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Sunday, June 30, 2013

Interesting Chok Tochus shaila

Today I was fixing a mezuzah and some ink dripped out of my rapidograph (I did not close it tightly enough when affixing the nib). The ink landed as a "blob" in a "ball" shape. At the time it landed it did not seem to passel the letters, but had I waited,  the blob/ball of ink would have collapsed and spread, certainly passeling the letters. Before it collapsed I stuck a corner of tissue into the "blob/ball" which sucked out the ink. This rectified the situation and when I had finished this process the damage was not bad enough to passel the letters. I then scraped away the excess ink.

I assumed "sucking" out the ink with the tissue is not chock tochus, since it had not yet "collapsed" and passelled the letters. Can someone please tell me if I am wrong?

9 comments:

  1. I actually asked this question of Rav Mordechai Alfasi and Rav Asher Chananya. Their answer was that so long as the shape of the letters was still unchanged, tikun is permitted without fear of hok techot.

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    1. even if you had left it would have surely become possul?

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    2. 'Prevention is better than cure'. I am not aware of seeing any text that would pasul something 'before the event'. If you have stopped it through soaking up (I've done that previously) then chok tochot just didn't come into play. Chok tochot is only carving out (and was originally about engraving when we first meet the idea in Gittin). Halachically, as I understand it, there could be more concern from some that the use of a rapidograph would be classed as engraving as it is metal (though because it is used for tagin only it doesn't seem to be an issue for most).

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    3. Eli so long as you don't lose the shape of the letter, and it stays kosher through the whole process, then hok tohot hasn't happened, as it is by definition forming a letter by means other than writing.

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    4. I was wondering about the use of the "rapidograph" (technical pen), too. The nib is usually a metal pipette, so engraving might be an issue.

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    5. 99.9% of major poskim permit the use of a rapidograph even with a metal nib, for minor tikunnim - not the actual kesivah itself.

      When I first started checking I asked Rav Friedlander and rav Shammai, both who permit it as 100% mehudar for touch - ups.

      Out of respect for the .01% of examiners who do not use it, I do not fix anything which is meakev (broken letters etc), I only use it for letters which are already kosher and I am just adding to their hiddur (such as strengthening tagin or making something more bolet).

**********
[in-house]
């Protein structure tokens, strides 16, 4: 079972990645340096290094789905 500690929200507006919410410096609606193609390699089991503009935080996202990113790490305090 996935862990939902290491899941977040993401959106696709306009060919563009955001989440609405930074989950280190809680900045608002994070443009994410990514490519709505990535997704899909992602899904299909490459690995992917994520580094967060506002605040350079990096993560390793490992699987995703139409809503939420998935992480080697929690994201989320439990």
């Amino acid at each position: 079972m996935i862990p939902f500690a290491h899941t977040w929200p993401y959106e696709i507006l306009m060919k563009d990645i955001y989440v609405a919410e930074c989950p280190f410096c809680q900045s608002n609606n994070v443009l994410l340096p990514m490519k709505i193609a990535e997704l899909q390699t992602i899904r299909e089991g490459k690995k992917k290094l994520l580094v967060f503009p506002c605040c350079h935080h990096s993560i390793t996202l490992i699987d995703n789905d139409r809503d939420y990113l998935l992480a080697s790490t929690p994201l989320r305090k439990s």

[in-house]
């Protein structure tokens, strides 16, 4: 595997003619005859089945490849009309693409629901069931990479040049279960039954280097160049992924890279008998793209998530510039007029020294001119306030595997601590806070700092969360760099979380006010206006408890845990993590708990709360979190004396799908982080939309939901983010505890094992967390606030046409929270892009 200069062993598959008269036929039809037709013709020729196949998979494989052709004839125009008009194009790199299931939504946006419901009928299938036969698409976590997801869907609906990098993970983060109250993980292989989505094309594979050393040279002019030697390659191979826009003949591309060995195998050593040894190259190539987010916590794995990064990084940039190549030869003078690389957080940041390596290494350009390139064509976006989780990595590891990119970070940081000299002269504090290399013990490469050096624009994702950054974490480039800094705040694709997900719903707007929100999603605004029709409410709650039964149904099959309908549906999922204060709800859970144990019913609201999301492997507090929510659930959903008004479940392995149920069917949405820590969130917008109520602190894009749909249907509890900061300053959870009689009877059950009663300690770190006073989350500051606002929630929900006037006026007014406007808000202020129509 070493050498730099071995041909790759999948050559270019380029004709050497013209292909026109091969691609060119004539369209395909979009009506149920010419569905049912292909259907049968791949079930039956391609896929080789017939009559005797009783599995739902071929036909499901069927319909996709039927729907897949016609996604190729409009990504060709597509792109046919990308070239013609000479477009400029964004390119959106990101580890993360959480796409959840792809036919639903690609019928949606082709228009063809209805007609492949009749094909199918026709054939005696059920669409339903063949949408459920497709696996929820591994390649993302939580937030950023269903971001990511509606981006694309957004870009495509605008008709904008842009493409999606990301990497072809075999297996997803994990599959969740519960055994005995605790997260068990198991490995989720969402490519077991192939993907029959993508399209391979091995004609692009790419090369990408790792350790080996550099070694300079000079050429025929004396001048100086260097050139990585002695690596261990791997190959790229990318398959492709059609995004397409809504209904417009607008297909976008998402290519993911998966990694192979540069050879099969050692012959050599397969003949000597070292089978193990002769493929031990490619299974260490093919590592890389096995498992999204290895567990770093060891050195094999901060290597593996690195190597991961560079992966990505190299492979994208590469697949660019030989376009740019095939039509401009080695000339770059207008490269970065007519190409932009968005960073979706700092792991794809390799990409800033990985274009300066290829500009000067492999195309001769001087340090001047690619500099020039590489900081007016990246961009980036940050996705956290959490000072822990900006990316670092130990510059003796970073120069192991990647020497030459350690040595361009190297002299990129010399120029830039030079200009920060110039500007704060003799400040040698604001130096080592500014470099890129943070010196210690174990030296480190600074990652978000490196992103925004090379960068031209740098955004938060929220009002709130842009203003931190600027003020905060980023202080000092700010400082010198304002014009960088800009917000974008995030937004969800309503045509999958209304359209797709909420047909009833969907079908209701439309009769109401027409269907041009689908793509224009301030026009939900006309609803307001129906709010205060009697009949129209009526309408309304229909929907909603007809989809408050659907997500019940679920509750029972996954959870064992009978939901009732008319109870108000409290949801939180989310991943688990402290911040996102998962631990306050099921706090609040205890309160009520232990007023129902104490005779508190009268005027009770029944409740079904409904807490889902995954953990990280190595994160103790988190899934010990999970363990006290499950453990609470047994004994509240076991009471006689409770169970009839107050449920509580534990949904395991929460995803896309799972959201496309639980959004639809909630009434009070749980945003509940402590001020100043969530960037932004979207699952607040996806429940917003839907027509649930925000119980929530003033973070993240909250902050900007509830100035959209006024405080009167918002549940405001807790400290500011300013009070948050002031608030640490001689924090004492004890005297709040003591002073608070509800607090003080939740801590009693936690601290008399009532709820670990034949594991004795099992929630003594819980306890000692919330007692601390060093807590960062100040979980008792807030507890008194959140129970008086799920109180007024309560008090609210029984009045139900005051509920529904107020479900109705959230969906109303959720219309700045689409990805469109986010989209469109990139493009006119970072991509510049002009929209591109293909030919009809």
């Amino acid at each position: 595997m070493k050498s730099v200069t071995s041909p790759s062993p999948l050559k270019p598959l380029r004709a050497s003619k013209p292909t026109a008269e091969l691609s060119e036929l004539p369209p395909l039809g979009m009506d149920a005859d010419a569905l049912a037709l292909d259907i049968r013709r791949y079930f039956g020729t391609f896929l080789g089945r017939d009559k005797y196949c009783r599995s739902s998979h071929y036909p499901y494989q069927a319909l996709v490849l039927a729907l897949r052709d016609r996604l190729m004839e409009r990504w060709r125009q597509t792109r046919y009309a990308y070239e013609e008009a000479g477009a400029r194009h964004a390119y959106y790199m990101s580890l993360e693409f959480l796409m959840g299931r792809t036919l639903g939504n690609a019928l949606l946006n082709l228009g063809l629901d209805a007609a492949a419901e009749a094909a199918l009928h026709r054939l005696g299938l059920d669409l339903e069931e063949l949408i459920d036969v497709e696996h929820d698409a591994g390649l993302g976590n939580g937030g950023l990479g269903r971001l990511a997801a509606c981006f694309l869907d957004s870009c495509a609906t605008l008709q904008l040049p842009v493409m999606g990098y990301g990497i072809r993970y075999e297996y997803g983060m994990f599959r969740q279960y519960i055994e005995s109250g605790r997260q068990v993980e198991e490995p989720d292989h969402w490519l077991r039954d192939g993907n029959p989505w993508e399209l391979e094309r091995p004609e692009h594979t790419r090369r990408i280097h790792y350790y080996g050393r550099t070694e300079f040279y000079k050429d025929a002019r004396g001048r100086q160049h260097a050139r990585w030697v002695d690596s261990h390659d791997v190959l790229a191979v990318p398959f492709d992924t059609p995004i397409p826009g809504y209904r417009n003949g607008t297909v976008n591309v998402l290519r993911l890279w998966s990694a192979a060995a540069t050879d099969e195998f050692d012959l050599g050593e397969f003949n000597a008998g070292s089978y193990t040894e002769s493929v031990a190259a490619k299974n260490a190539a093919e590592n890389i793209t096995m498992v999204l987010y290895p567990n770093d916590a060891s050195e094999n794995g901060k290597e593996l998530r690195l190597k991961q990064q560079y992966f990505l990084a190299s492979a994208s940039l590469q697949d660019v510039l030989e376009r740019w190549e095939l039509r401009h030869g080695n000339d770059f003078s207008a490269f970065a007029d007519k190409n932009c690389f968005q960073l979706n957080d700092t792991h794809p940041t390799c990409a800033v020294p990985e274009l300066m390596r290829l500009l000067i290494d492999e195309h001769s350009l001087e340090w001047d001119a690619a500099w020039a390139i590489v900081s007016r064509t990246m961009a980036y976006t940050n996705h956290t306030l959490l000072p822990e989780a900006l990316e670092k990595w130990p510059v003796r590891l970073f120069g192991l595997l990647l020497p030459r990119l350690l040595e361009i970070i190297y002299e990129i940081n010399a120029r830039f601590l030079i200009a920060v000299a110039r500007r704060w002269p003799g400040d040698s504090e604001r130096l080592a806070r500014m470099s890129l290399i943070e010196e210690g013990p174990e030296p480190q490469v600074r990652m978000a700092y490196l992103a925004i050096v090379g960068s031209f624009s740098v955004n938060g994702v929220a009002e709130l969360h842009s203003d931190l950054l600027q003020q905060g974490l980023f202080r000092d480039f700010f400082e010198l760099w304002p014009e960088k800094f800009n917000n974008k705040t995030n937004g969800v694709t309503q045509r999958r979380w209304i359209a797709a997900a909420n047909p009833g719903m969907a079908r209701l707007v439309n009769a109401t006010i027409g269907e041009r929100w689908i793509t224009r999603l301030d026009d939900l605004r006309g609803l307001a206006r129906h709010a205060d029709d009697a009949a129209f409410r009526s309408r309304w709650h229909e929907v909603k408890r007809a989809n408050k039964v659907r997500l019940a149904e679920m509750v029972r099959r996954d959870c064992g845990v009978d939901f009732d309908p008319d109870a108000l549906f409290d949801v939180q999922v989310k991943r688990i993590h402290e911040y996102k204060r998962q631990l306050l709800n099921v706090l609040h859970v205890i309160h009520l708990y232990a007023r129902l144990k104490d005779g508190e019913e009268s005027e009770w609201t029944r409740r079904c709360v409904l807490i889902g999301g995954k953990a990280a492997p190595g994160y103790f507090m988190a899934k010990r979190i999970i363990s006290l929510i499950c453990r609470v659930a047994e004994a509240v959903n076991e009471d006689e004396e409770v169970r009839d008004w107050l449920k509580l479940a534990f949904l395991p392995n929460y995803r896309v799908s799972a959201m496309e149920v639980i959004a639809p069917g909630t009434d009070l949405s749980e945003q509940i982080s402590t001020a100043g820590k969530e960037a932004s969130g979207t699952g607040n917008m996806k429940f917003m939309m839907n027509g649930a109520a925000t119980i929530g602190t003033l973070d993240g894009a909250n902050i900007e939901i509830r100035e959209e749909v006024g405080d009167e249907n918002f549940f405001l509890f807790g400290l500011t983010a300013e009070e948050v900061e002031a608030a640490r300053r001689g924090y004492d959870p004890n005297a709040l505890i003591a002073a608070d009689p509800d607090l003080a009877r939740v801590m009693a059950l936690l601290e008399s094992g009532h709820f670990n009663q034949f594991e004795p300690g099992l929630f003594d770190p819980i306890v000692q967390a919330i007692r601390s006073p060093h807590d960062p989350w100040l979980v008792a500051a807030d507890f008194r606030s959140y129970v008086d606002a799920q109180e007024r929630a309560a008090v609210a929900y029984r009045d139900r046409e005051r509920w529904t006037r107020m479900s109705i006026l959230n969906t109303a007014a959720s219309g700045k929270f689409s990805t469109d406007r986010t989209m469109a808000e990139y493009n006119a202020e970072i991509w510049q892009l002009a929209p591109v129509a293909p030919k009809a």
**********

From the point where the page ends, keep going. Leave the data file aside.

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    6. Thank you, R' Eli, for this info and clarification.

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  2. Where else do we find letters being passul because of looming disqualification. If my child would throw a cup of scalding hot water towards a mezuzah, and I jump in the way and save the mezuzah, would I think to passul the mezuzah since had i not stopped the damage the letters would become ruined?

    I'm just curious as to the source of uncertainty...(I'm no rav...not even a certified sofer...)

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    Replies
    1. The source (logic) of uncertainty is as follows:

      The issur of chok tochus is the act of scraping / removing ink to create the correct letter formation.

      We know that removal of even wet ink is considered chok tochus (it does not just refer to scraping dry ink).

      The din about the guy who "blobbed" some ink on a mezuzah and then instinctively licked it off with his tongue (yuk) is well known, and what he did is considered chok tochus. Therefore, removal of WET ink, even before it dries, can be considered chok tochus, if it has ruined the letter.

      One could argue that the ink was not yet dry and the fact that it came off with his tongue (or a tissue for that matter)is not considered chok tochus. Traditionally, as Mordechai points out, the issur of chok tochus is scraping (dry ink)to form a letter.

      From my understanding, the reason we are machmir, that any act of REMOVAL of ink, even wet ink , can constitute the ACT of chok tochus.

      In my case, I removed wet ink, by sucking it with a tissue. Had I not removed the ink and let it dry it would have certainly been possul.

      Hence my act of removal of wet ink, in essence, "made" the letter kosher.

      Hence the ch'shash.

      Obviously I agree that it's a weak chshash, which is why I fixed the mezuzah. I felt right away that it's kosher. Still, it's interesting to hear what others have to say

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